J500 Media and the Environment


Growing Plants and Relationships: Katherine Kelly at KCCUA by brennad87

Katherine in the leafy greenhouse at KCCUA.

Katherine Kelly in the leafy greenhouse at KCCUA.

Katherine chats with each customer at the spring transplant sale.

Katherine chats with each customer at the spring transplant sale.

From our perch on top of a stack of soggy hay bales, six-year-old Evangeline Ellingsworth and I can see the entirety of the farm that is her stomping ground. Beyond the curved hoophouses and stillbarren fields, lie ranch style houses, a school, and the buzzing freeway. The farm is smack in the center of an urban environment.

Six-year-old Evangeline Ellingsworth, daughter of KCCUA farm manager Alicia Ellingsworth.

Six-year-old Evangeline Ellingsworth, daughter of KCCUA farm manager Alicia Ellingsworth, makes the farm her playground.

Evangeline, daughter of farm manager Alicia Ellingsworth, explains to me the workings of the urban farm where she is growing up.

“Well,” she says, “Katherine is kind of the boss around here.”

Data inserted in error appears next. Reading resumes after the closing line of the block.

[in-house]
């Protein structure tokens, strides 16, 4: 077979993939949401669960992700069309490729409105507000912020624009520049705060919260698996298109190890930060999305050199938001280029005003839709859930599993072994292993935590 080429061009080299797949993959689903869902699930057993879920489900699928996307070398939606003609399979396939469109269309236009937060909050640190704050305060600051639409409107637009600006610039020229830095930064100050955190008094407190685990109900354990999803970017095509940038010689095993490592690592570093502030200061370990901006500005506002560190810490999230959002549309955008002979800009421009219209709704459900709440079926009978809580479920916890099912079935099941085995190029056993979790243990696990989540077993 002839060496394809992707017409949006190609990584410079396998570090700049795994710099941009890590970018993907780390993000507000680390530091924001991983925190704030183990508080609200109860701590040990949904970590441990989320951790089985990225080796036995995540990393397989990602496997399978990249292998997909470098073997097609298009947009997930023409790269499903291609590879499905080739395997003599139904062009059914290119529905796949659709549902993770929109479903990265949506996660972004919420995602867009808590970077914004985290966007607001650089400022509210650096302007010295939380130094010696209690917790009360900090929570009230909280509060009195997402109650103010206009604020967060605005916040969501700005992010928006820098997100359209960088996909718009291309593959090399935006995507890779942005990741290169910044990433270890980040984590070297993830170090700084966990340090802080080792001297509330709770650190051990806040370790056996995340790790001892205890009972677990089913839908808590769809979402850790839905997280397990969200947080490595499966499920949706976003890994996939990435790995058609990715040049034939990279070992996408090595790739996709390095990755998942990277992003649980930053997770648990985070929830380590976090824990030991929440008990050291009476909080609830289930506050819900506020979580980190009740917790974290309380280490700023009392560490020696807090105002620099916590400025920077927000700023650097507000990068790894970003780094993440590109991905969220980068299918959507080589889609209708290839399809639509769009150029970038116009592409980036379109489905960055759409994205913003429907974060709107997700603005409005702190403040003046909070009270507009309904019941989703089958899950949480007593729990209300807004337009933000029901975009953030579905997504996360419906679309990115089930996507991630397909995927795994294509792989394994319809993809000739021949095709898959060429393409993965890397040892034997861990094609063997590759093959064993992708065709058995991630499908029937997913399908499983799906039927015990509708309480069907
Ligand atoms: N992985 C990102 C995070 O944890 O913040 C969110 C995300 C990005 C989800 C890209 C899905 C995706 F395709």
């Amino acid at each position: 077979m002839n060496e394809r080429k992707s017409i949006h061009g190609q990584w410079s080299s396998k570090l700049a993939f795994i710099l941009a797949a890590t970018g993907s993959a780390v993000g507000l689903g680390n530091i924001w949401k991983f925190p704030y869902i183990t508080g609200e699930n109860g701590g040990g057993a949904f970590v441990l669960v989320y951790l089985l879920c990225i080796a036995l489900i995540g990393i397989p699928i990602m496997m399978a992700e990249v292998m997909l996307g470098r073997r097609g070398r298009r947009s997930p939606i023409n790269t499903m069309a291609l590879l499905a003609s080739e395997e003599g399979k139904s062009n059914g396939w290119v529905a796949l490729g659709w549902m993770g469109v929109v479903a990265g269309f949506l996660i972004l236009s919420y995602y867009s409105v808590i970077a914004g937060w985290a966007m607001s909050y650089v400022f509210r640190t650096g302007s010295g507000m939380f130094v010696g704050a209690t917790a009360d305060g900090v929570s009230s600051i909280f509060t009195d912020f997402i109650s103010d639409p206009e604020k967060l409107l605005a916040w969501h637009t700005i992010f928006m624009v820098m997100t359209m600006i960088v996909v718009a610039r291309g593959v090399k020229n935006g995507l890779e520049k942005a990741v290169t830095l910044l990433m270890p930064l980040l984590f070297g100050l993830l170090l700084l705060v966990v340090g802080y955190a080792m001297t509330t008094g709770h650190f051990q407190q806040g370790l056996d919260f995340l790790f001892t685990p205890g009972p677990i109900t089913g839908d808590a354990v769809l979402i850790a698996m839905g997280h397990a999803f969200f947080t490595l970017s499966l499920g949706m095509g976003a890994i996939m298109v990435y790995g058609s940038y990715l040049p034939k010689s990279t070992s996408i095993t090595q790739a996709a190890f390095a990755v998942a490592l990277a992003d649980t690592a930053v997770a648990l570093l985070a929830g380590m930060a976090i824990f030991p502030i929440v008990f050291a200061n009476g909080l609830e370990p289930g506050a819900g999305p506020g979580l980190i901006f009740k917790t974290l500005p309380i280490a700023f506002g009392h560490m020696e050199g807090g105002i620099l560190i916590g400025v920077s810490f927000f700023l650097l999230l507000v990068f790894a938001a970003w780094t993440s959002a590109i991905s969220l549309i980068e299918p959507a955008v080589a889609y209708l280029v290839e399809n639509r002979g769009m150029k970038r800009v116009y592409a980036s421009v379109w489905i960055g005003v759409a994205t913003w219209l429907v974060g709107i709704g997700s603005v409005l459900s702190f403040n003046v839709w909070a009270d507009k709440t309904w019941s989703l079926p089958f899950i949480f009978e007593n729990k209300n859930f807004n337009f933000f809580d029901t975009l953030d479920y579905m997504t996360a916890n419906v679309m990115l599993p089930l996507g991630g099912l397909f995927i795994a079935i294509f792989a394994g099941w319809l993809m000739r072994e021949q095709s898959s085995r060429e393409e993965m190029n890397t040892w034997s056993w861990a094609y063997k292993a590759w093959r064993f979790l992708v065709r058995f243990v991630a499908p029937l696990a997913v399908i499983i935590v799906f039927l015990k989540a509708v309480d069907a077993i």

From our high position, we can see the woman herself, framed in the doorway of the greenhouse. Katherine Kelly is the co-founder, executive director and soul of Kansas City Center for Urban Agriculture—a working farm and community center. She stands in her characteristic position, one leg up as she talks to folks milling around the spring transplant sale. With the farm’s responsibility on her shoulders, Katherine is busy. But she has time for a chat with everyone this busy Saturday afternoon– the farm crew, her customers, the refugee women she teaches to farm for a living.

“Have you ever had a boss who hugs you and you cry on?” asks Evangeline’s mom, farm manager Alicia Ellingsworth. “I see Katherine hug ten people a day.”